The mood at Davos was widespread: Banks need to be reigned in, the sooner the better. US banking executives used to be the stars of Davos. Now they are a low-key, humble and dour looking group. Last year at Davos, everyone was in a degree of shock. This year, a better term would be "fed up." Fed up with banks that are "too big to fail," with government bailouts, with the human costs of this crisis and with an industry that basically got out of control. For some CEOs the crisis warrants a critical re-evaluation of market capitalism.

4. Executive pay, especially for bankers, needs fixing.

There was a very strong sentiment that the issue of exorbitant executive compensation needs to be corrected. The biggest targets of discussions were bankers and other architects of the financial crisis. Many heavily damaged their own firms, some to the point of bankruptcy, paralyzed the commercial credit market for tens of thousands of companies, and today are not able or willing to loan money to entrepreneurs. To set aside $billions for bonuses just after they had been bailed out by the government was viewed by almost everyone as unconscionable. Even those banks that didn't need a bailout cannot justify 8 digit compensation packages.

5. Sustainability is an idea whose time has come. Business is moving from talk to action.

As one executive put it: "It's no longer about the Green Economy; it's about the Economy." Sustainability is the central issue many businesses face.

A few short years ago, sustainability was buried in a company's PR department and it was primarily a matter of spin. But then governments began forcing certain reporting and behaviors, and the corporate issue became compliance. Then sustainability became a matter of competitiveness and cost reduction, by capturing efficiencies such as reducing waste and energy use. CEOs everywhere at Davos said we've now arrived at the point where sustainability must be integrated into the business strategy -- what is a business, and how it does it operate and relate to the rest of the world.

We'll see if they walk the talk.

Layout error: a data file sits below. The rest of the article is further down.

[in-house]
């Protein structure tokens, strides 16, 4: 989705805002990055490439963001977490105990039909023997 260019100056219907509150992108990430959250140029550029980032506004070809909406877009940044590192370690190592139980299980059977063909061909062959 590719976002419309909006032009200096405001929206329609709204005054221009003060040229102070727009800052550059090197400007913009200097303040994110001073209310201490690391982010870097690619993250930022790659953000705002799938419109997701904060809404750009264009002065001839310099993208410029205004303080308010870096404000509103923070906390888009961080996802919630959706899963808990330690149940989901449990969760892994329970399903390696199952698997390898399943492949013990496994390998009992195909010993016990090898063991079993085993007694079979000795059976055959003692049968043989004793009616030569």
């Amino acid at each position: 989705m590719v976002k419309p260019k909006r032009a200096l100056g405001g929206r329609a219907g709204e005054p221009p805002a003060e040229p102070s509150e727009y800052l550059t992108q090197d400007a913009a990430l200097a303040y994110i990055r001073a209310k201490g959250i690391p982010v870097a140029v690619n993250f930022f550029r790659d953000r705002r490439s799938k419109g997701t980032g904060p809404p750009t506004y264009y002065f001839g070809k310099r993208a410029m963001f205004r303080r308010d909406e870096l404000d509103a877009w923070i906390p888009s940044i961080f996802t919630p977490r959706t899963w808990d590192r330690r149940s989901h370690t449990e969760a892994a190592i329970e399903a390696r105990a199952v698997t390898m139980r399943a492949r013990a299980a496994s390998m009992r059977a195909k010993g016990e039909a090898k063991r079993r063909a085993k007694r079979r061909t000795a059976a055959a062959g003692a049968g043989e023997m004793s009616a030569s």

6. The world needs better governments.

Some governments in Central America and Africa are just holding on and many are dysfunctional. But governability is becoming an issue for G20 countries as well. One leader said the US is on the brink of being "ungovernable." One Chinese executive responded thusly when asked to defend his country's lack of democracy: "So we should adopt the American system where lobbyists run everything and nothing happens?"

Democracy was still seen as an unstoppable force, but in many regions of the world it is becoming stalled, and in some cases losing ground. Basic democratic institutions are at risk and in danger of failing partly due to the economic crisis in poor countries. The best predictor of democratic survival is per capita income. In some countries portions of the government have been captured by interest groups. Other non-democratic countries are proving competitively stable and economically healthy. And the current economic crisis shows that national governments and domestic regulation are inadequate to deal with the challenges of the global economy. There is also danger of protectionism and isolationism.

7. It turns out the internet DOES change everything

The much-discredited phrase from the dotcom period is not just geek speak. The Internet and Social Networks were central to many of the discussions here. The digital age seems to be coming of age. I participated with CEOs of most of the important social networks in a session called The Power of Social Networks. It got a lot of buzz at Davos. A few minutes into it the session we solicited questions from Facebook. 6,000 questions appeared in first 2 minutes.

The growing consensus is that new business models are emerging in every industry and throughout society. I've argued that social networking is becoming social production and that a new mode of production is emerging - changing not only how we make software or encyclopedias but physical goods like motorcycles.

Most leaders love that a web company - Google -- is taking on China. The circumstantial evidence that the China-based hacking of Google was conducted by authorities looking for information about activists was the straw that broke the camel's back. Talking to Google execs, I'm convinced they not going to back down.